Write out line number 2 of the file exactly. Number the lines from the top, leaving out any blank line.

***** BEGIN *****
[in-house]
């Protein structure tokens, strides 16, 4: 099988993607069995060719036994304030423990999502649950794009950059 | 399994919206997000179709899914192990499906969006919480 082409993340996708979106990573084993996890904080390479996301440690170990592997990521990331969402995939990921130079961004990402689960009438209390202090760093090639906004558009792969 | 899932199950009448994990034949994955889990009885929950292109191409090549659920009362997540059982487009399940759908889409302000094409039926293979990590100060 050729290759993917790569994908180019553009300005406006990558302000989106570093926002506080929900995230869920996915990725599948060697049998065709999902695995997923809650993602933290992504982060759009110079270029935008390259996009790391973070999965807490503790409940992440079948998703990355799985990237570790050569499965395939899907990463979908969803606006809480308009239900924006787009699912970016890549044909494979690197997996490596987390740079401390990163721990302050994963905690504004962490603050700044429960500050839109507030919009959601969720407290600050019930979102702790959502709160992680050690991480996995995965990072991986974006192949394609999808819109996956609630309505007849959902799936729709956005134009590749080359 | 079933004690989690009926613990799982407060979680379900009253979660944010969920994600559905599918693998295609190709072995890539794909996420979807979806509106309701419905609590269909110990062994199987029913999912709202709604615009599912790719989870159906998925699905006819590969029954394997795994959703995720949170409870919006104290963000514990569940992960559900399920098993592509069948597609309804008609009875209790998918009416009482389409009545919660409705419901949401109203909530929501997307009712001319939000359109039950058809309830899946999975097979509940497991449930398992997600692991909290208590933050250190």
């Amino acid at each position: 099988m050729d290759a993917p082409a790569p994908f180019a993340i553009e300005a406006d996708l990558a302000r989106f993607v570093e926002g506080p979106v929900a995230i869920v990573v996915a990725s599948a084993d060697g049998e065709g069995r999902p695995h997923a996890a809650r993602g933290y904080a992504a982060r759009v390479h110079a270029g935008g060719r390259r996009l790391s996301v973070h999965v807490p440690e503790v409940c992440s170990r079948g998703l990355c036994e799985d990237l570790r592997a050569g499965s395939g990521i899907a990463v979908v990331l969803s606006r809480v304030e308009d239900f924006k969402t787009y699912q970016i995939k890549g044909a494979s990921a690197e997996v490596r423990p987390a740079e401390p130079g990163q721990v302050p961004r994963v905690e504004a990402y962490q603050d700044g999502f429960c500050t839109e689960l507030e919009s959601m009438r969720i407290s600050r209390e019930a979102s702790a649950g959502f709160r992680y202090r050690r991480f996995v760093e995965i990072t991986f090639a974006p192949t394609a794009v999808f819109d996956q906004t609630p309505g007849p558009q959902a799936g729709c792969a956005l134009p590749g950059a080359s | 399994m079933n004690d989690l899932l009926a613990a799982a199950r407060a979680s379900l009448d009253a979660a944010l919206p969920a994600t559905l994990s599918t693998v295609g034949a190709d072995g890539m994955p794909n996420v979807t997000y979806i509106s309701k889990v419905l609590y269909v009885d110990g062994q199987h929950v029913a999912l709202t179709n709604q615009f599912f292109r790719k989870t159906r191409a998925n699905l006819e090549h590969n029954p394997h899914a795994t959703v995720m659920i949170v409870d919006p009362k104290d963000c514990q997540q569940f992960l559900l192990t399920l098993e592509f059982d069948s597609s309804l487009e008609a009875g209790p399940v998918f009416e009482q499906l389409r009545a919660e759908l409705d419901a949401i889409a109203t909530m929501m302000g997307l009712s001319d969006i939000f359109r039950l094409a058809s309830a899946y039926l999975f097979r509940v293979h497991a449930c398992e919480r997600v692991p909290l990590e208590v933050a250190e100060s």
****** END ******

């Protein structure tokens, strides 16, 4: 099988993607069995060719036994304030423990999502649950794009950059 | 399994919206997000179709899914192990499906969006919480 082409993340996708979106990573084993996890904080390479996301440690170990592997990521990331969402995939990921130079961004990402689960009438209390202090760093090639906004558009792969 | 899932199950009448994990034949994955889990009885929950292109191409090549659920009362997540059982487009399940759908889409302000094409039926293979990590100060 050729290759993917790569994908180019553009300005406006990558302000989106570093926002506080929900995230869920996915990725599948060697049998065709999902695995997923809650993602933290992504982060759009110079270029935008390259996009790391973070999965807490503790409940992440079948998703990355799985990237570790050569499965395939899907990463979908969803606006809480308009239900924006787009699912970016890549044909494979690197997996490596987390740079401390990163721990302050994963905690504004962490603050700044429960500050839109507030919009959601969720407290600050019930979102702790959502709160992680050690991480996995995965990072991986974006192949394609999808819109996956609630309505007849959902799936729709956005134009590749080359 | 079933004690989690009926613990799982407060979680379900009253979660944010969920994600559905599918693998295609190709072995890539794909996420979807979806509106309701419905609590269909110990062994199987029913999912709202709604615009599912790719989870159906998925699905006819590969029954394997795994959703995720949170409870919006104290963000514990569940992960559900399920098993592509069948597609309804008609009875209790998918009416009482389409009545919660409705419901949401109203909530929501997307009712001319939000359109039950058809309830899946999975097979509940497991449930398992997600692991909290208590933050250190």